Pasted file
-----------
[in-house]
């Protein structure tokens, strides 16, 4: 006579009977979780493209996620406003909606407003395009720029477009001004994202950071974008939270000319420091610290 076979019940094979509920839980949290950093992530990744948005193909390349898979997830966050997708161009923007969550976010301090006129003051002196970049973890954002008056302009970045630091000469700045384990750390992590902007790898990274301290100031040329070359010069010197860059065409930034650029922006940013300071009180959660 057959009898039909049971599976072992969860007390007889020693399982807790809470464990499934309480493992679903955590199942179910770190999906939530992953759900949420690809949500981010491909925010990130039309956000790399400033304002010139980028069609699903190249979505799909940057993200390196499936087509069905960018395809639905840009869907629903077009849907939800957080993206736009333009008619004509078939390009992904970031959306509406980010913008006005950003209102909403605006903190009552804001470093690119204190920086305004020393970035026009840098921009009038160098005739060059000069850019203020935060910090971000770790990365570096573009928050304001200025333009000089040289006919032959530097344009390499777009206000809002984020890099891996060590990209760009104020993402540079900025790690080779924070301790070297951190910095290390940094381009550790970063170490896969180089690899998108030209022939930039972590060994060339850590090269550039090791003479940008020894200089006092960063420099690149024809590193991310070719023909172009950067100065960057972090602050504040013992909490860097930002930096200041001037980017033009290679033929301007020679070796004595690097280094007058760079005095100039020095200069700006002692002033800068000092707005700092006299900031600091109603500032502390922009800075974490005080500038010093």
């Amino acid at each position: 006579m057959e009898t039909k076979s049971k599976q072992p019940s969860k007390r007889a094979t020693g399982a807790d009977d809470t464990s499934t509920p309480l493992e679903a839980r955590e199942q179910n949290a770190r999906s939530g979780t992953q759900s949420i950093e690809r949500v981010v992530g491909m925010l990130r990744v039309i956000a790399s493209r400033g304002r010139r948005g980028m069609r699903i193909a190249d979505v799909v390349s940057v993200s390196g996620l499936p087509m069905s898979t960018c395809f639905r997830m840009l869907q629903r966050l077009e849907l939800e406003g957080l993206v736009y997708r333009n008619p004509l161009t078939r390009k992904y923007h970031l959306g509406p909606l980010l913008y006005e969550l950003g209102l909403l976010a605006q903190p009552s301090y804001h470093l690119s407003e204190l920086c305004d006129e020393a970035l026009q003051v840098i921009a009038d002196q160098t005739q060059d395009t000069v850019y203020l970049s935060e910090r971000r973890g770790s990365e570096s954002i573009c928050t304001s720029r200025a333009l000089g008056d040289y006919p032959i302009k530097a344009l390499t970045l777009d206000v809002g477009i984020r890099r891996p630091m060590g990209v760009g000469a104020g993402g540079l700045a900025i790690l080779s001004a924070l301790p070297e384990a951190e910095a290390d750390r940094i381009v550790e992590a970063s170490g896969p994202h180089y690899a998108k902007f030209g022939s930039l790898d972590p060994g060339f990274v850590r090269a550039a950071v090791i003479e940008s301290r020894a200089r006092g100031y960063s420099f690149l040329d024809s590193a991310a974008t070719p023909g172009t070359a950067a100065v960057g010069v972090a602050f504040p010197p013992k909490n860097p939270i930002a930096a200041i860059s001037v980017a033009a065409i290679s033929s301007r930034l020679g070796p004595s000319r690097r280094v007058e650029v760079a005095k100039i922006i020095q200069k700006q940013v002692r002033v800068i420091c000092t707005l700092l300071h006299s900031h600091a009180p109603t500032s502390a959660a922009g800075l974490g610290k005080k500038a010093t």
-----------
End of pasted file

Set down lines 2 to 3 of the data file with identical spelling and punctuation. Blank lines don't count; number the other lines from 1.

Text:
């Protein structure tokens, strides 16, 4: 006579009977979780493209996620406003909606407003395009720029477009001004994202950071974008939270000319420091610290 076979019940094979509920839980949290950093992530990744948005193909390349898979997830966050997708161009923007969550976010301090006129003051002196970049973890954002008056302009970045630091000469700045384990750390992590902007790898990274301290100031040329070359010069010197860059065409930034650029922006940013300071009180959660 057959009898039909049971599976072992969860007390007889020693399982807790809470464990499934309480493992679903955590199942179910770190999906939530992953759900949420690809949500981010491909925010990130039309956000790399400033304002010139980028069609699903190249979505799909940057993200390196499936087509069905960018395809639905840009869907629903077009849907939800957080993206736009333009008619004509078939390009992904970031959306509406980010913008006005950003209102909403605006903190009552804001470093690119204190920086305004020393970035026009840098921009009038160098005739060059000069850019203020935060910090971000770790990365570096573009928050304001200025333009000089040289006919032959530097344009390499777009206000809002984020890099891996060590990209760009104020993402540079900025790690080779924070301790070297951190910095290390940094381009550790970063170490896969180089690899998108030209022939930039972590060994060339850590090269550039090791003479940008020894200089006092960063420099690149024809590193991310070719023909172009950067100065960057972090602050504040013992909490860097930002930096200041001037980017033009290679033929301007020679070796004595690097280094007058760079005095100039020095200069700006002692002033800068000092707005700092006299900031600091109603500032502390922009800075974490005080500038010093």
């Amino acid at each position: 006579m057959e009898t039909k076979s049971k599976q072992p019940s969860k007390r007889a094979t020693g399982a807790d009977d809470t464990s499934t509920p309480l493992e679903a839980r955590e199942q179910n949290a770190r999906s939530g979780t992953q759900s949420i950093e690809r949500v981010v992530g491909m925010l990130r990744v039309i956000a790399s493209r400033g304002r010139r948005g980028m069609r699903i193909a190249d979505v799909v390349s940057v993200s390196g996620l499936p087509m069905s898979t960018c395809f639905r997830m840009l869907q629903r966050l077009e849907l939800e406003g957080l993206v736009y997708r333009n008619p004509l161009t078939r390009k992904y923007h970031l959306g509406p909606l980010l913008y006005e969550l950003g209102l909403l976010a605006q903190p009552s301090y804001h470093l690119s407003e204190l920086c305004d006129e020393a970035l026009q003051v840098i921009a009038d002196q160098t005739q060059d395009t000069v850019y203020l970049s935060e910090r971000r973890g770790s990365e570096s954002i573009c928050t304001s720029r200025a333009l000089g008056d040289y006919p032959i302009k530097a344009l390499t970045l777009d206000v809002g477009i984020r890099r891996p630091m060590g990209v760009g000469a104020g993402g540079l700045a900025i790690l080779s001004a924070l301790p070297e384990a951190e910095a290390d750390r940094i381009v550790e992590a970063s170490g896969p994202h180089y690899a998108k902007f030209g022939s930039l790898d972590p060994g060339f990274v850590r090269a550039a950071v090791i003479e940008s301290r020894a200089r006092g100031y960063s420099f690149l040329d024809s590193a991310a974008t070719p023909g172009t070359a950067a100065v960057g010069v972090a602050f504040p010197p013992k909490n860097p939270i930002a930096a200041i860059s001037v980017a033009a065409i290679s033929s301007r930034l020679g070796p004595s000319r690097r280094v007058e650029v760079a005095k100039i922006i020095q200069k700006q940013v002692r002033v800068i420091c000092t707005l700092l300071h006299s900031h600091a009180p109603t500032s502390a959660a922009g800075l974490g610290k005080k500038a010093t």